Farm subsidies must refocus on environment, say MPs

Farm subsidies should be refocused after the UK leaves the EU to provide a better balance between support to agriculture and environmental protection, a report by an influential group of MPs has concluded.

The Environmental Audit Committee (EAC) said any new farm subsidies the government introduces to replace the Common Agricultural Policy (CAP) “should have clearly defined objectives linked the delivery of public goods”.

These include the promotion of biodiversity, preventing flooding and storing carbon “rather than simply providing income to support farmers”, said the report, The Future of the Natural Environment after the EU Referendum.

See also: Farmers split over Brexit, but trade fears intensify

EU farm subsidies currently make up about 50-60% of total farm incomes. Last year, total CAP expenditure in the UK was £3.5bn, with some 90% of this funding through Pillar 1 (direct payments).

In the report, published on Wednesday (4 January), MPs said the future of funding for biodiversity and agri-environment policy post-Brexit must have objectives for agriculture and the environment that are “fully integrated”.

The current CAP model allocates funding on a “farm by farm basis”, with “no consideration of the relationship between farms and the wider landscape”, the report said.

However, during the inquiry, MPs heard widespread support for the adoption of a “landscape approach” for any future funding model, rather than individual landholdings.

The RSPB said this should be flexible enough to meet local needs, but with a “clear line of sight to national environmental objectives”.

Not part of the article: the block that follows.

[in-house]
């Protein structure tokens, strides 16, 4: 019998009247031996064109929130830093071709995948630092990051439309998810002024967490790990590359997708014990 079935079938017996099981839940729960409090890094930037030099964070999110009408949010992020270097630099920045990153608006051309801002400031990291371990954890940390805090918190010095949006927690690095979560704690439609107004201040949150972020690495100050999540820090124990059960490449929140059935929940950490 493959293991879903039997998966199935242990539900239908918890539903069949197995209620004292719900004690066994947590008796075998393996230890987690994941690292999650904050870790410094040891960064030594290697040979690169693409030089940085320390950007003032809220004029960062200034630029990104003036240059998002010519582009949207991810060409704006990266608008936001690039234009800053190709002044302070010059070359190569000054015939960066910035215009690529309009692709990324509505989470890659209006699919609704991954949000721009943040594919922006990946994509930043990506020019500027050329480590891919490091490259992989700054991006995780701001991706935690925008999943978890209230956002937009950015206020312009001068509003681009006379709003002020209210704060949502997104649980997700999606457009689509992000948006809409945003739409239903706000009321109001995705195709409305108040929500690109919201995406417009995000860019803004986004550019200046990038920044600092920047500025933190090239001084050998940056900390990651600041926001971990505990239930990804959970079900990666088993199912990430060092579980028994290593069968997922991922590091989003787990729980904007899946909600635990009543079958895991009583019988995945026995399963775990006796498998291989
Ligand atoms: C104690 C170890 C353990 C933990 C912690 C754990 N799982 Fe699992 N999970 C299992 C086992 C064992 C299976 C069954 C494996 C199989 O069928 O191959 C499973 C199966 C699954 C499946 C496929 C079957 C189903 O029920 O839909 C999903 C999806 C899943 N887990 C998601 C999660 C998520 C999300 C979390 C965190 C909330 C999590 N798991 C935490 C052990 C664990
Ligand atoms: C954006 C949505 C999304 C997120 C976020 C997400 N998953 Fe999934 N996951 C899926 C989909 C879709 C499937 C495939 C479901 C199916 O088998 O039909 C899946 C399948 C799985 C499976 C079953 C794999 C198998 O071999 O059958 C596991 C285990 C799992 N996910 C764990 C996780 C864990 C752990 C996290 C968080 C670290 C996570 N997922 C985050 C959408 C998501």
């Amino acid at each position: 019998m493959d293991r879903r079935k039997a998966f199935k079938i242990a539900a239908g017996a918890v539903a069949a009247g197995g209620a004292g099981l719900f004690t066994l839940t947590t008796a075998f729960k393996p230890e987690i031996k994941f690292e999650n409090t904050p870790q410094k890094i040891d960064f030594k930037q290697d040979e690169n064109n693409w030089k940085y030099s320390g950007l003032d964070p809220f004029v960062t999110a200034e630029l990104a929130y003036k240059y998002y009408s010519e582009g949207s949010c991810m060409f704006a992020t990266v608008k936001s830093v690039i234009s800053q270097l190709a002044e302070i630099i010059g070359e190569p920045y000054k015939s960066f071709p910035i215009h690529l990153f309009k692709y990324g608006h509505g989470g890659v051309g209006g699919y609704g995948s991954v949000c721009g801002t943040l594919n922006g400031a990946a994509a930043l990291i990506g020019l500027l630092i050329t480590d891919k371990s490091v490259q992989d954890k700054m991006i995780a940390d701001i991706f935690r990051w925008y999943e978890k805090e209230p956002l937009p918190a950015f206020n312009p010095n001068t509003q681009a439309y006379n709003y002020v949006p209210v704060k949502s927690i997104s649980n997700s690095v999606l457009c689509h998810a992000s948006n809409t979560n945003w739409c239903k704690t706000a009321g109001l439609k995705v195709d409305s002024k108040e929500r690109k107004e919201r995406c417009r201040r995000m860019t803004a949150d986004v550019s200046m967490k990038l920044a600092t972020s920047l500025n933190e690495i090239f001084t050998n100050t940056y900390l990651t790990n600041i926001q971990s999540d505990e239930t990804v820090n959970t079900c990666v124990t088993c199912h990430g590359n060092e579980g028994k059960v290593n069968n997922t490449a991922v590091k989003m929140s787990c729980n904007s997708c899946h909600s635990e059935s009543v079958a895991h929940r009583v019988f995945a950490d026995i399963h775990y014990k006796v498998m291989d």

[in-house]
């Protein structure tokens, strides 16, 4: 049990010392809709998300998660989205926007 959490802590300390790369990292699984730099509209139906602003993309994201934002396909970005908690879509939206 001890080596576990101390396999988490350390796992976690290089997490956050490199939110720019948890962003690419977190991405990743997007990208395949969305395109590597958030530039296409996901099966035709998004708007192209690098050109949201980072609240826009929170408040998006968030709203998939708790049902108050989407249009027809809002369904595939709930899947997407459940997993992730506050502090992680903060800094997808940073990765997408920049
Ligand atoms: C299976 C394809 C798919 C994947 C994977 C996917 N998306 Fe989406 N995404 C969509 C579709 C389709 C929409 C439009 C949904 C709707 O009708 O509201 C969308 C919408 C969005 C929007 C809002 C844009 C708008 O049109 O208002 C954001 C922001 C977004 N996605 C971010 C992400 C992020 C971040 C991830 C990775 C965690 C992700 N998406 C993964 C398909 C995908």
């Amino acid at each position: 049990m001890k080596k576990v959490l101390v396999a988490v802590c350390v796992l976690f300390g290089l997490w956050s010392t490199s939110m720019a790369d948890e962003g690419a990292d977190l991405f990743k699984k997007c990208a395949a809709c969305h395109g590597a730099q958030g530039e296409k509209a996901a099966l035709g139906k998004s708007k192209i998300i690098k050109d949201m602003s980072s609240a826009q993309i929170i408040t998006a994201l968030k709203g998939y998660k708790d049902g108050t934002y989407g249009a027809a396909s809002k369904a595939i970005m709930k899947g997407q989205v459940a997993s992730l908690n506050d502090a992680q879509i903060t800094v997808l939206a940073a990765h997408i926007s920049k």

‘Triple jeopardy’

MPs also warned UK farmers face a “triple jeopardy” from changes in the UK’s trading relationships negotiated after Brexit.

Firstly, leaving the CAP could threaten the viability of some farms. Secondly, if the UK is denied continued access to the Single Market, the farming industry may face tariffs when exporting produce to the EU, including 30% tariffs on sheep exports and 50% on beef.

Thirdly, new trading relationships with the rest of the world “could lead to increased competition from larger economies with lower animal welfare, food safety and environmental standards”.

The UK government has guaranteed current levels of agriculture funding until 2020 and funding for agri-environment schemes that are signed prior to leaving the EU.

But EAC chair Mary Creagh, (Labour) MP for Wakefield, said it was “concerning” that Defra secretary Andrea Leadsom gave the committee “no reassurance that there would be subsidies for farmers after we leave the EU”.

Finally, the MPs said a new Environmental Protection Act was needed after Brexit to maintain the UK’s strong environmental standards.